The very first portable transistor set by Columbus. 7 transistors, available in several colours.
This model was updated the following year and released as the 117PZ - both models look very similar, however the 897 has 'Columbus' either side of the dial hub and a white plastic 'button' shaped Columbus logo on the grill, while the later 117 model has 'Columbus Transistor' on the dial and a more elaborate gold-coloured Columbus logo on the grill.
This series contains all the known Columbus portable radios - including a few transistor portables from the final few years of the brand.
The radios in this series are:
Valves (7 transistors, 1 diode): 2N219, 2N218, 2N218, OA150 Diode, OC602, OC602, ( OC604 x 2 Matched Output Pair )
Intermediate Frequency: 455kc/s
Frequency Bands: 1
Chassis Notes(most schematics can be clicked to download a full size version)
As this was the first transistor set they had produced, Radio Corporation of NZ released a very comprehensive set of documentation to explain its operation was provided to Columbus Radio Centres.
Note the standard looking output transformer - the later 117 has an old-style oval can enveloping its output transformer. Also note this model has one control on the side, while the later 117 has two.
This was the only transistor set from Columbus which used European 'OC' coded transistors, the following models all used RCA '2N' coded types.
Columbus model 897P 7-Transistor Portable - Advance Technical Data here
Columbus model 897P 7-Transistor Portable - Service and Supplemental Data here
General Construction Notes for Radio Corporation of New Zealand Ltd:
The first digit of the serial number typically indicates the year of manufacture of RCNZ chassis' (although not the decade - that requires a little knowledge of the valves, construction, etc). Sets from around 1934 onwards were often (but not always) constructed in a distinctive pressed 'baking pan' style chassis, seemingly unique to RCNZ.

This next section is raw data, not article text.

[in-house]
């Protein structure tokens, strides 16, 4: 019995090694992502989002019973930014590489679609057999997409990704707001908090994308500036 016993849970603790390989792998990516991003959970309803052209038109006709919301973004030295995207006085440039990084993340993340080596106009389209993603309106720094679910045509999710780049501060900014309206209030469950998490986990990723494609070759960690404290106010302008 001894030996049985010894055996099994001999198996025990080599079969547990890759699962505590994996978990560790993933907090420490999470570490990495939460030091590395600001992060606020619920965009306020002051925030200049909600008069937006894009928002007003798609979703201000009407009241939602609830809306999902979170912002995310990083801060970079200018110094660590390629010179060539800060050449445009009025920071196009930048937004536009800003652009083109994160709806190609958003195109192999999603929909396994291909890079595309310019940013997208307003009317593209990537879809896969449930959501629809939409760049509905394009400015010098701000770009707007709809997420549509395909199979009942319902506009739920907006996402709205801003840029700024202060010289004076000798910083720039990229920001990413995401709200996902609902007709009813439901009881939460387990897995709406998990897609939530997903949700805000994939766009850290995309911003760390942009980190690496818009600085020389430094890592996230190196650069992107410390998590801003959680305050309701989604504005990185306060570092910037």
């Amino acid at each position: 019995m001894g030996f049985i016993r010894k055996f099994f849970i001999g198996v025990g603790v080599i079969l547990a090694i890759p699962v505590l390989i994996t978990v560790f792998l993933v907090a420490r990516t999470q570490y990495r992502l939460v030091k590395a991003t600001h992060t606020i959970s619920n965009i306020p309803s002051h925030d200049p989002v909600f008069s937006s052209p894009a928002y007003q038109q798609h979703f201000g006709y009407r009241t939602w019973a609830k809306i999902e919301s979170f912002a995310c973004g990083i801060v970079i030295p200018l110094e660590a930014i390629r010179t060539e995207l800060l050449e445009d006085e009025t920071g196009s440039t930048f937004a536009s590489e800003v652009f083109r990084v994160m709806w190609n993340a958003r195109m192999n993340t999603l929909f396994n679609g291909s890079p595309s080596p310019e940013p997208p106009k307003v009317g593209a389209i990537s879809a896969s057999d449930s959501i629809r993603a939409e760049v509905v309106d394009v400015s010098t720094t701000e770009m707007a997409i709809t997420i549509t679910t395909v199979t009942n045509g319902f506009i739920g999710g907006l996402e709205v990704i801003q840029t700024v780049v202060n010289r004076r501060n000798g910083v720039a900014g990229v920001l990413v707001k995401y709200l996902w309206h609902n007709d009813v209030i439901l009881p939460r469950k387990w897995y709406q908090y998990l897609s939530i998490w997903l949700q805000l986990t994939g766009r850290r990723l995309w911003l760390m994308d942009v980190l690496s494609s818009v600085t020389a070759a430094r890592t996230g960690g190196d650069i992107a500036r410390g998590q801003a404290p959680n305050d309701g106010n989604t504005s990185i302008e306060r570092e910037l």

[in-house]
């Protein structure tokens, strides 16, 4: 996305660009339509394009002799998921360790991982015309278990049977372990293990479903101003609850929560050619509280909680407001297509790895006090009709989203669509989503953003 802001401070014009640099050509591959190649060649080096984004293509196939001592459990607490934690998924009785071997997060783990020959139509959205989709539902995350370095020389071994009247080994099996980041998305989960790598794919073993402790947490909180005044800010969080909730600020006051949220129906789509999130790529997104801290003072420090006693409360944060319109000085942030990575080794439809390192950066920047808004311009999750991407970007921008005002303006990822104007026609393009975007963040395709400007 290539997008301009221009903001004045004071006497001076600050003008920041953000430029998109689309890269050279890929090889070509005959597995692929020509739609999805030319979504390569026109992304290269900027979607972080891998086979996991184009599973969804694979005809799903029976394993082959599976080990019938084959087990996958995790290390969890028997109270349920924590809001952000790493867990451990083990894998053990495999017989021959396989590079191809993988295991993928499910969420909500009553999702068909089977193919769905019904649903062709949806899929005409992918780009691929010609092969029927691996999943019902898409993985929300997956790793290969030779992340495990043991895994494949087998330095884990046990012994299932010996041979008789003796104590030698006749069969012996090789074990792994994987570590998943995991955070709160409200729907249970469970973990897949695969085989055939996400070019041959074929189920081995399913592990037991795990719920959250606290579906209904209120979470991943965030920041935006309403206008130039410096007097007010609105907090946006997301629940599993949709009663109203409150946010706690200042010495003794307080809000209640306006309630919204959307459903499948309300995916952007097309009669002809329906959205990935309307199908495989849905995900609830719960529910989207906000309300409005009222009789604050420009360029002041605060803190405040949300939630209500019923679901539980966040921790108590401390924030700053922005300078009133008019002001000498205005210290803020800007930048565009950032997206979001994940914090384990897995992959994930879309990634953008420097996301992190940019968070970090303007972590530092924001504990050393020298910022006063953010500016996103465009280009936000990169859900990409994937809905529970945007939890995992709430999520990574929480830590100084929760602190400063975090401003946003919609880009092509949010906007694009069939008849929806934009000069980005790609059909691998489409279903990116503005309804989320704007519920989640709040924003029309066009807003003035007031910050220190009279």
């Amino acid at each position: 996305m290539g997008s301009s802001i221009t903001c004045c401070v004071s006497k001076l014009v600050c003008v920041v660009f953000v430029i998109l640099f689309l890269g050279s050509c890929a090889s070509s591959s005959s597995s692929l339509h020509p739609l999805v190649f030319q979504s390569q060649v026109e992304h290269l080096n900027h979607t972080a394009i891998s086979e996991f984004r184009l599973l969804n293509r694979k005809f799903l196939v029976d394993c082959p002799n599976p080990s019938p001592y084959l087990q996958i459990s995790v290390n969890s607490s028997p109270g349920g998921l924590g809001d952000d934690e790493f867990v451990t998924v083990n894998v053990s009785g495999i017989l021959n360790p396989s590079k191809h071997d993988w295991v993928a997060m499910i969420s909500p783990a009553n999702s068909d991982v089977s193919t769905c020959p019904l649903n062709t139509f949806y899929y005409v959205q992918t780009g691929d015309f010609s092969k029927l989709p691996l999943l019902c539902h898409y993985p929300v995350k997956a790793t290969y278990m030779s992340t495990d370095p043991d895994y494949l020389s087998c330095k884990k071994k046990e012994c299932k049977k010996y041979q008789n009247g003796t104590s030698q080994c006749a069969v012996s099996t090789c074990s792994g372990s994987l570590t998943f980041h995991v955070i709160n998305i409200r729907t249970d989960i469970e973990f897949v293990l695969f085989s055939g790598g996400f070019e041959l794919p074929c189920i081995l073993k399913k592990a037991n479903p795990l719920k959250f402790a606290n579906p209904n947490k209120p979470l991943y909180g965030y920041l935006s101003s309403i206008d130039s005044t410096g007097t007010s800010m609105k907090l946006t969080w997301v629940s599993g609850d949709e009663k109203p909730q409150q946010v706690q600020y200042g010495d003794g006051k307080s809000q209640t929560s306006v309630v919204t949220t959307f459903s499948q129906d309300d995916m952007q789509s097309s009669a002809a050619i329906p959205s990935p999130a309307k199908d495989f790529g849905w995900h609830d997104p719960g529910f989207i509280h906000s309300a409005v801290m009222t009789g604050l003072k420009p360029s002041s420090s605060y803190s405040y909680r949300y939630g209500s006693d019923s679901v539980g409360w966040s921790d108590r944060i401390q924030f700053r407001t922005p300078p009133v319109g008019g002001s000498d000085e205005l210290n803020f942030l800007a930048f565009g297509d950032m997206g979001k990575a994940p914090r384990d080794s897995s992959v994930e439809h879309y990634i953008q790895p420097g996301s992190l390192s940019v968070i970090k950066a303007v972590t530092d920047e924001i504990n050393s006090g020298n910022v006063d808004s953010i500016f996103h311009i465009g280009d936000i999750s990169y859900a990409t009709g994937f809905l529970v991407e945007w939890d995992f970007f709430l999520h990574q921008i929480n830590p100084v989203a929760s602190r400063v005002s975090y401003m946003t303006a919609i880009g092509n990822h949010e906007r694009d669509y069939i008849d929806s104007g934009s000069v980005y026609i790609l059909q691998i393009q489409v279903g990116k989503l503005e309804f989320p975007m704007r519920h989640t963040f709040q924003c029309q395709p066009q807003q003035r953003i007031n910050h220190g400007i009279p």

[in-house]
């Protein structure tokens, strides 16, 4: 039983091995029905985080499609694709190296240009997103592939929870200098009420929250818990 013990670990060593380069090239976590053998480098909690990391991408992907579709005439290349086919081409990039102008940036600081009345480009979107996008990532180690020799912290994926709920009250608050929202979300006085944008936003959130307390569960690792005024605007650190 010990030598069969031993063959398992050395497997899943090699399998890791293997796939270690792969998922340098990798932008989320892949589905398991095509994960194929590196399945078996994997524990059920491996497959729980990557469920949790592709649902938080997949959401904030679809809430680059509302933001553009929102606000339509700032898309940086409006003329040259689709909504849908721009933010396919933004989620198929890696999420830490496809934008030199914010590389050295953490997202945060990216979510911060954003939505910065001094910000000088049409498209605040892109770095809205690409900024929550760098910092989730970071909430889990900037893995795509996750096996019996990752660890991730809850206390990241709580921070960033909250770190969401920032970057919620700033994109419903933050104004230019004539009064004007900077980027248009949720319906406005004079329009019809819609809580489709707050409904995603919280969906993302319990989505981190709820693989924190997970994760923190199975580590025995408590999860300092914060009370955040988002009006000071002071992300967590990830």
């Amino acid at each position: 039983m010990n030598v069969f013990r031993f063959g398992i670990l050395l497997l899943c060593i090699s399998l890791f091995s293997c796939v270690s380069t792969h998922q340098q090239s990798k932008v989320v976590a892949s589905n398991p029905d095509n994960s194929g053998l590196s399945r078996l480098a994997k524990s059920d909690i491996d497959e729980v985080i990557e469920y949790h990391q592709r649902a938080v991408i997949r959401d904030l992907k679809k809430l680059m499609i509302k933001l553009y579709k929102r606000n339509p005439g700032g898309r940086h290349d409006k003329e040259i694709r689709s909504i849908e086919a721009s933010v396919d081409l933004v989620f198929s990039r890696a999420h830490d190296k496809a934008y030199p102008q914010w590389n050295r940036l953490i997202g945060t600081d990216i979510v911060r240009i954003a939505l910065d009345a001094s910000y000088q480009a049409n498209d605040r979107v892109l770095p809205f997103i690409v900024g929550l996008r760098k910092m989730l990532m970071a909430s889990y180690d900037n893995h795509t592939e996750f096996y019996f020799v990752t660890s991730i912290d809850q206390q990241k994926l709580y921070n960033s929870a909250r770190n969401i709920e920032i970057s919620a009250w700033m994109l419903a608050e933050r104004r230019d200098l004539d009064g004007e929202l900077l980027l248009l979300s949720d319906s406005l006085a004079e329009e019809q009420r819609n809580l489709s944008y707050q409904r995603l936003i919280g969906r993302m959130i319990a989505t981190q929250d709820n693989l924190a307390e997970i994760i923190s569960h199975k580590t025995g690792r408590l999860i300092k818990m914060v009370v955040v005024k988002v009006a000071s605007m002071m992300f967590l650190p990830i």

Model codes beginning with a 0, for example the model 051, are Osram valve versions of the model without the leading 0. Technically the 0 should be an O (for Osram), however the digit 0 was used throughout the site before this fact was discovered.
The E suffix indicates a magic eye option is fitted (in models which were available with or without, such as the model 25).
A and B suffixes appear to be simply updates to the current model, R also appears to be simply an updated model ('R'edesign, perhaps?)
P indicates either a permanent magnet speaker version of a model which also came with an electromagnet speaker (the model 26 for example), or a portable model (like the model 694P). This suffix was used in the mid 50's when Radio Corp was changing over.
N and M indicated miniature valve versions of a model which started with all (or a mix, ie: model 5) of larger valves. One of these two codes may indicate a transitional mixture of octal and miniature - clarification is required.
S often indicates a stereo model. It can also indicate 'self-biased' in the transition period between back-biased and self biased sets where there were models with both methods employed (53S for example)
Finally, other suffixes and prefixes make occasional appearances in the RCNZ lineup - like the 66W (a variant of the long-running model 66) and the 75XA (a 10-valve version of the model 75 with a separate amplifier chassis).
Model nicknames are often sourced from either newspaper advertising, company literature or the NZ Radio Traders Federation official trade-in price books (Particularly Courtenay models from this publication)
In 1954, model numbering changed, to begin with the number of valves (ie: 501 - 5 valves, 1006 - 10 valves, etc) although the final 2 digits don't appear to have much significance. Middle digits of 5 (portable) or 6 (mantle, including clock radio) are used on the AWA-designed plastic-cased sets.